Racial-Ethnic Inequality in Child Well-Being From 1985-2004: Gaps Narrowing, But Persist

Racial-Ethnic Inequality in Child Well-Being From 1985-2004: Gaps Narrowing, But Persist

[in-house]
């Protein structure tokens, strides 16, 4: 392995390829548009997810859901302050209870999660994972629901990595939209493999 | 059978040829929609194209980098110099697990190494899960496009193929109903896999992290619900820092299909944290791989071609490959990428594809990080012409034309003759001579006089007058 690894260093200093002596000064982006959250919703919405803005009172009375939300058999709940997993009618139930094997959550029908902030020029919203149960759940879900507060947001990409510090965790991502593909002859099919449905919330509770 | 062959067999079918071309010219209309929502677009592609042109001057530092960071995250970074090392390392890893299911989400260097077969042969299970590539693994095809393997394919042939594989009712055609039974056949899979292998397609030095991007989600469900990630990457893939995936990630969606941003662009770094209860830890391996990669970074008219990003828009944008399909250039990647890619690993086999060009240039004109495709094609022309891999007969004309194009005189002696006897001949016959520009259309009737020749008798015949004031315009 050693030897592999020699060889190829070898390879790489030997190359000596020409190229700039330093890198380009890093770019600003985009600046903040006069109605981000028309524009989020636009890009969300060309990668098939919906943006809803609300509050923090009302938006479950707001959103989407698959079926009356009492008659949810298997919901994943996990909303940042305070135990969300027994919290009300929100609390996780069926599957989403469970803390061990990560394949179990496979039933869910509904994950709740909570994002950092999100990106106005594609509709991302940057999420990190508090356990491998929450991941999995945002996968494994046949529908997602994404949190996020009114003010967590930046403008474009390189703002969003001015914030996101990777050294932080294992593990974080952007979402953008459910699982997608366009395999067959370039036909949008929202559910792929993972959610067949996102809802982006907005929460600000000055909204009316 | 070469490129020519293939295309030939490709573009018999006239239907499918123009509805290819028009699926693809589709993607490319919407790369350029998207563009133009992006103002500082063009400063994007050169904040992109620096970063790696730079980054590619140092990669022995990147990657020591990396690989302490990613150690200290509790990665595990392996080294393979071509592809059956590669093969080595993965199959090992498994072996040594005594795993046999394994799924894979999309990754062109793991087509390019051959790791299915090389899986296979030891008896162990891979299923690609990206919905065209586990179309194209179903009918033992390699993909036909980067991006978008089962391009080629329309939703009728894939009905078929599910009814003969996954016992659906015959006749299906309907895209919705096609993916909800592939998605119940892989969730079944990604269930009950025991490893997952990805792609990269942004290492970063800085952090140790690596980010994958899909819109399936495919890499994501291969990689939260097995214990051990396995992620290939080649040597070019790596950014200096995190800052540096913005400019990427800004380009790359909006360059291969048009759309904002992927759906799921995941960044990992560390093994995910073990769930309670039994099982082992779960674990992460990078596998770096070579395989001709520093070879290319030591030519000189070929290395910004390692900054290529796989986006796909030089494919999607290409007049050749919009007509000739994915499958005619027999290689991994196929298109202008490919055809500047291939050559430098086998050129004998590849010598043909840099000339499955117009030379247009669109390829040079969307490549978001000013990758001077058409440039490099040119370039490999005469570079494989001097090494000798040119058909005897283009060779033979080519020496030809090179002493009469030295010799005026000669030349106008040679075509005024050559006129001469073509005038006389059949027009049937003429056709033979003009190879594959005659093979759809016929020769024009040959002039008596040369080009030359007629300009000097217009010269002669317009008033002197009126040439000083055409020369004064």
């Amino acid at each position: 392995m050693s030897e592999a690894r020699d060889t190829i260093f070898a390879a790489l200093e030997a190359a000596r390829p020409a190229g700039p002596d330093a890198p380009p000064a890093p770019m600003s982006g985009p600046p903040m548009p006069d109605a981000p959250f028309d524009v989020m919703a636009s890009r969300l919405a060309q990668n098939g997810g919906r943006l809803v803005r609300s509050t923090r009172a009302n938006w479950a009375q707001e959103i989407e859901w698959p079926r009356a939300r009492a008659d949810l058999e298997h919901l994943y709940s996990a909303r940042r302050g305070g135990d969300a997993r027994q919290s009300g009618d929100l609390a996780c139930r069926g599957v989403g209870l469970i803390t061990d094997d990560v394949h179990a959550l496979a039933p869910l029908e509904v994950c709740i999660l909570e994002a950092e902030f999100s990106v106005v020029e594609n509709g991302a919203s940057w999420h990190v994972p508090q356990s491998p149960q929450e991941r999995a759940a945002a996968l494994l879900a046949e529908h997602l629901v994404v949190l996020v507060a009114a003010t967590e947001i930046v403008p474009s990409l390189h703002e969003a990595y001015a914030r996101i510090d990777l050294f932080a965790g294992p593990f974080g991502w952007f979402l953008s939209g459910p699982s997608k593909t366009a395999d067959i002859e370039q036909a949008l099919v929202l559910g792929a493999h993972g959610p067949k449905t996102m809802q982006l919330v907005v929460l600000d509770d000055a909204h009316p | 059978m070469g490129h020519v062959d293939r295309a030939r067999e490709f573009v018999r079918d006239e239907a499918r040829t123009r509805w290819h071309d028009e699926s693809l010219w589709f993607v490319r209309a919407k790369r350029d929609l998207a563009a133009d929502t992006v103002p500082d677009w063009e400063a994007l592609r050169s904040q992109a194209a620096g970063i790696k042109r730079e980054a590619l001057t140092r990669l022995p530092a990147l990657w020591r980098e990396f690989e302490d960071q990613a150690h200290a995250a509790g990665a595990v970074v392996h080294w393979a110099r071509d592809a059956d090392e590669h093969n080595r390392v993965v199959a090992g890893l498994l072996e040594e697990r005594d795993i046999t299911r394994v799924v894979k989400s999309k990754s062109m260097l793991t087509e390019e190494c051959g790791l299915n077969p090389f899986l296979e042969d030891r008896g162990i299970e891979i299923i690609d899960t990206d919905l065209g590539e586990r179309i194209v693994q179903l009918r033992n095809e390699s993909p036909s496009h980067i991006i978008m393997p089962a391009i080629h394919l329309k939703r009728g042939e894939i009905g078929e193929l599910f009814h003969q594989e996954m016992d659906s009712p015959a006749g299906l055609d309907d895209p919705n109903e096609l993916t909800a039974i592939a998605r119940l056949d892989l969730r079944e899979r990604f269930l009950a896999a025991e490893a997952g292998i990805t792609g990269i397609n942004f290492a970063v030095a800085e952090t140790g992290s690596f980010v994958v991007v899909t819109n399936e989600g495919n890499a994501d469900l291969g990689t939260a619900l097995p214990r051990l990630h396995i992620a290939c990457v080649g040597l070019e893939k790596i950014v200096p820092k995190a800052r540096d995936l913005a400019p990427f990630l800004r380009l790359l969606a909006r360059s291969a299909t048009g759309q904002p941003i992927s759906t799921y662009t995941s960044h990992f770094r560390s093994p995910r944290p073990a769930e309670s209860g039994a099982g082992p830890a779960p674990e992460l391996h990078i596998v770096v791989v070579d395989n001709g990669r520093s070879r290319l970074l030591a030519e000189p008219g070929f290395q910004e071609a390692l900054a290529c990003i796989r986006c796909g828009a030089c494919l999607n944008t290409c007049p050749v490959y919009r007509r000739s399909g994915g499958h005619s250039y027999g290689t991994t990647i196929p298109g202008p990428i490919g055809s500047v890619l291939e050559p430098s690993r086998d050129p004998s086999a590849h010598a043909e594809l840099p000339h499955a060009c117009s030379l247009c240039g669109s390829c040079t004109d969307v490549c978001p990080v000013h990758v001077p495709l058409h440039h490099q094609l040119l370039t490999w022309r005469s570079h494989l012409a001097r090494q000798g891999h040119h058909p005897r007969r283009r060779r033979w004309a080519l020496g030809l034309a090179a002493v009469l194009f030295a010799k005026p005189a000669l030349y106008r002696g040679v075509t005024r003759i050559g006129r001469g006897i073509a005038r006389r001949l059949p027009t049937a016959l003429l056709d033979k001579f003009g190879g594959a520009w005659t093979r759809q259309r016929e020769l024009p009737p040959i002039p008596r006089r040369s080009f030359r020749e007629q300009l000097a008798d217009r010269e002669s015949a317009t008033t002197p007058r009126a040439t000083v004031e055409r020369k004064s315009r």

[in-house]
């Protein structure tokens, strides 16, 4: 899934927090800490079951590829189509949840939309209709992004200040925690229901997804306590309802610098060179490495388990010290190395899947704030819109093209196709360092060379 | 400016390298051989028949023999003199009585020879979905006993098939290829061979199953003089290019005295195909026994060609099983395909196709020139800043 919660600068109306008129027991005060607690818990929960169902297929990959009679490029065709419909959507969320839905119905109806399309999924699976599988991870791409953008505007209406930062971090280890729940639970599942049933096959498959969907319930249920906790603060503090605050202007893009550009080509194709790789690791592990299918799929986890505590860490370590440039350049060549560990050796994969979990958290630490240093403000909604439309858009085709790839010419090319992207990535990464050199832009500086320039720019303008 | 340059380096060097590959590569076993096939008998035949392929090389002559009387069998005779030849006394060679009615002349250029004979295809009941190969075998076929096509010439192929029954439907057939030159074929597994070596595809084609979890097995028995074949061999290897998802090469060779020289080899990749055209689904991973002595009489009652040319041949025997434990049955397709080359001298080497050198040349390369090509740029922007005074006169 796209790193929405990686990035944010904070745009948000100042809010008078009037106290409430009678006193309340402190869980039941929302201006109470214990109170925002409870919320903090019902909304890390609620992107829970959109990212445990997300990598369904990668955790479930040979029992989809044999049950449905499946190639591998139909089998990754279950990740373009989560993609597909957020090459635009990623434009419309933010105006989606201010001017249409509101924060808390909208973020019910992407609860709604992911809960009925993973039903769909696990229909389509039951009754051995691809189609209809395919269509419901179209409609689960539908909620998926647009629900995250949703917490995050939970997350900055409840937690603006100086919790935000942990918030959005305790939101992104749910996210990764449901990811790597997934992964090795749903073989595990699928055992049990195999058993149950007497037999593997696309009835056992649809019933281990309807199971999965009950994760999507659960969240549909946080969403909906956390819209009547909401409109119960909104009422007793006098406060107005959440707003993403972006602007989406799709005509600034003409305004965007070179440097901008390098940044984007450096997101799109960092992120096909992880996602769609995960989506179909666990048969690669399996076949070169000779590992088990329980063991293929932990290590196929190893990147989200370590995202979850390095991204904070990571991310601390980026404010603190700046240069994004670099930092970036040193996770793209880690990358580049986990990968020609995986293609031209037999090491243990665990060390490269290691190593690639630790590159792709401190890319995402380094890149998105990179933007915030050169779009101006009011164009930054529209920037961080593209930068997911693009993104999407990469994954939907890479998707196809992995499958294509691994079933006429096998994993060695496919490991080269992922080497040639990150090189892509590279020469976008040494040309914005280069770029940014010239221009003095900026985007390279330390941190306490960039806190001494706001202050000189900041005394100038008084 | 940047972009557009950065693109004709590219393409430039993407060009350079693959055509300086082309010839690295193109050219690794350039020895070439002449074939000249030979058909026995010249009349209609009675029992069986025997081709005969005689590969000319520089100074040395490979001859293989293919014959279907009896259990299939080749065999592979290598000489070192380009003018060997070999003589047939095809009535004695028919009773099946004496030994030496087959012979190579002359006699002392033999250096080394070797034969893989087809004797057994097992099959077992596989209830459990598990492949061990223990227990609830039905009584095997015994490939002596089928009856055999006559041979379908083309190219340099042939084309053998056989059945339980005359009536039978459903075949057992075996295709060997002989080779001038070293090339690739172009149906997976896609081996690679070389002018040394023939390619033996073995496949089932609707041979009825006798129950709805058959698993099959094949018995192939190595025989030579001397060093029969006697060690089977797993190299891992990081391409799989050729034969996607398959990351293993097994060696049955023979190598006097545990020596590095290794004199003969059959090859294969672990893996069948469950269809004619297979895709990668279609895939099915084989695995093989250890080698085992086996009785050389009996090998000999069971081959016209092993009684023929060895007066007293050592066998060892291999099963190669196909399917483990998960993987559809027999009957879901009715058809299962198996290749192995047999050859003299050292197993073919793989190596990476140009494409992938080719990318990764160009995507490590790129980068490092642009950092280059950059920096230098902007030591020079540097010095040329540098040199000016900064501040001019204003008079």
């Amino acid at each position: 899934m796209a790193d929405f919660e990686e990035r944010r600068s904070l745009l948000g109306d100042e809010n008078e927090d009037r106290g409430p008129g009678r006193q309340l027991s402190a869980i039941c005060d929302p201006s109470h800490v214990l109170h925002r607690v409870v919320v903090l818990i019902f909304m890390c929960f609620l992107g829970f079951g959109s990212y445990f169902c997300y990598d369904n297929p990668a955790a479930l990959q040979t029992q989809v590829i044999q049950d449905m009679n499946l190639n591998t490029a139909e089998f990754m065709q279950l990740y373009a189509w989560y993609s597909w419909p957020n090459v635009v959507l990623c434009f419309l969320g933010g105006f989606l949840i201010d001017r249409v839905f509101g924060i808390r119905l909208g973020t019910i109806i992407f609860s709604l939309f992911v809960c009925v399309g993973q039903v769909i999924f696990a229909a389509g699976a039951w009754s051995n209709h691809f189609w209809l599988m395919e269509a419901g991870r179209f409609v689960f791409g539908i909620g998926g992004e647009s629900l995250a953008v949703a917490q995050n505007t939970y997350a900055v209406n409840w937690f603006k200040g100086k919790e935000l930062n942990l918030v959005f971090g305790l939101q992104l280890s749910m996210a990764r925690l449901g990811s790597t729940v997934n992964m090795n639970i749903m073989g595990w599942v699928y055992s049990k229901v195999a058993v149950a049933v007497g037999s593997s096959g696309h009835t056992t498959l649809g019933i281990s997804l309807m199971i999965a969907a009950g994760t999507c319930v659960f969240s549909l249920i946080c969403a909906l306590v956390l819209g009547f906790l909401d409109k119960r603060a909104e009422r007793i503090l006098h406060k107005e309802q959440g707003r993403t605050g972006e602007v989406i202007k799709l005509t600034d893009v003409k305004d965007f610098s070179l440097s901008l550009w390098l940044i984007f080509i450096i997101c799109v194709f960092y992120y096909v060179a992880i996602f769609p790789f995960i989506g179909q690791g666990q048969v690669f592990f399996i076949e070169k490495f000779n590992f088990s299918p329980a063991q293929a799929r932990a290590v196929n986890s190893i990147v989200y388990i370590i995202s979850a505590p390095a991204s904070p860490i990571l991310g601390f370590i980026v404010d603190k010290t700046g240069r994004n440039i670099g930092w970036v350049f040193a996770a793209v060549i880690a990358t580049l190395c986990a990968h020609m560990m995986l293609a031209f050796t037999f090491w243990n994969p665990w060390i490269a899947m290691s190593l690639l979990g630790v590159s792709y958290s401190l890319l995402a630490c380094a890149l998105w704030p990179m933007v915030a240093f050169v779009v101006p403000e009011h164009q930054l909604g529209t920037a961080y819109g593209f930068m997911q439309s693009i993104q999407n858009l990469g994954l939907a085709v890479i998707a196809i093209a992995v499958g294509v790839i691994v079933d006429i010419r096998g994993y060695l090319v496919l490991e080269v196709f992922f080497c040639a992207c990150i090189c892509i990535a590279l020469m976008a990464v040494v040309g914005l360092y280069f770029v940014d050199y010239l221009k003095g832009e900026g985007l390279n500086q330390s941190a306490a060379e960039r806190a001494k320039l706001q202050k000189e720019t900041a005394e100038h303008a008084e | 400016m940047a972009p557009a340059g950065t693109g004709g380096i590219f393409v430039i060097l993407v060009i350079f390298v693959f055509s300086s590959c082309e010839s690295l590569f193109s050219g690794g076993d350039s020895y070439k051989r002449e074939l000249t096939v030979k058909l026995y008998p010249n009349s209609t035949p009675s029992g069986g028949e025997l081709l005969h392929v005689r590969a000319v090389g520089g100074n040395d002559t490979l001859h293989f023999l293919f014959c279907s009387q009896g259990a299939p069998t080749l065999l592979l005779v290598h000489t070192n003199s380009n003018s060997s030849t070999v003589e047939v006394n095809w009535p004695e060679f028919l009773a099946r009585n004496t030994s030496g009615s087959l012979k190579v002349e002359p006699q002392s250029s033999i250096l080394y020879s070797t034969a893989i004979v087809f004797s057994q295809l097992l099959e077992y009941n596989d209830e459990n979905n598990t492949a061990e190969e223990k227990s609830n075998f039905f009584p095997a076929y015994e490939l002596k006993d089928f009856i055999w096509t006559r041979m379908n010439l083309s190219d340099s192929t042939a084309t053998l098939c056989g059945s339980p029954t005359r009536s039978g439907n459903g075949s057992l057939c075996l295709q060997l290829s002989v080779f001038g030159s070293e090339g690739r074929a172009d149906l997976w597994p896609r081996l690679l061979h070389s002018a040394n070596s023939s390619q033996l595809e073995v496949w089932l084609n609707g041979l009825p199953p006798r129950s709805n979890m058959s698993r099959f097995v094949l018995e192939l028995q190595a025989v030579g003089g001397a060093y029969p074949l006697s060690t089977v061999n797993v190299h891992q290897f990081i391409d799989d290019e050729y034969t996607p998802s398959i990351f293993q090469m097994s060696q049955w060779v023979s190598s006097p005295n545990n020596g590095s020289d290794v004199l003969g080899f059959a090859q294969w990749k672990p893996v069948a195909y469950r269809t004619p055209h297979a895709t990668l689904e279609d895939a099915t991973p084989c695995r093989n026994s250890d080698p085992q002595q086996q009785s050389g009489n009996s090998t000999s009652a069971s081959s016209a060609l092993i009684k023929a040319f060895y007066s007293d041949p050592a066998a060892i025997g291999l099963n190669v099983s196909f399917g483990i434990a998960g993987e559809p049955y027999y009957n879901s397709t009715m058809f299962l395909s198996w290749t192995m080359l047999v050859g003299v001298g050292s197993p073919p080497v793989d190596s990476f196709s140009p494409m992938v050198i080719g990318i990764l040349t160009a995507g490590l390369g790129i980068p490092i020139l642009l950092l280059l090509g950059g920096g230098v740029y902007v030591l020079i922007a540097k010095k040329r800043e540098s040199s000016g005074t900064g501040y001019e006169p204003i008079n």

Since 1985, racial and ethnic inequalities in child well-being among African-American, Hispanic, and white children have narrowed overall, a new policy brief from the Foundation for Child Development finds. The brief, Racial-Ethnic Inequality in Child Well-Being From 1985-2004: Gaps Narrowing, But Persist (15 pages, PDF), finds that gaps in family economic well-being narrowed for both African-American and Hispanic children as parental employment and health insurance coverage increased. Children also benefited from advances in the safety-behavioral domains, including reductions in cigarette smoking and alcohol and illicit drug use. Even if African-American and Hispanic children reach parity with white children, however, the overall well-being of all three groups will remain substantially below the best that the United States has ever achieved on these measures.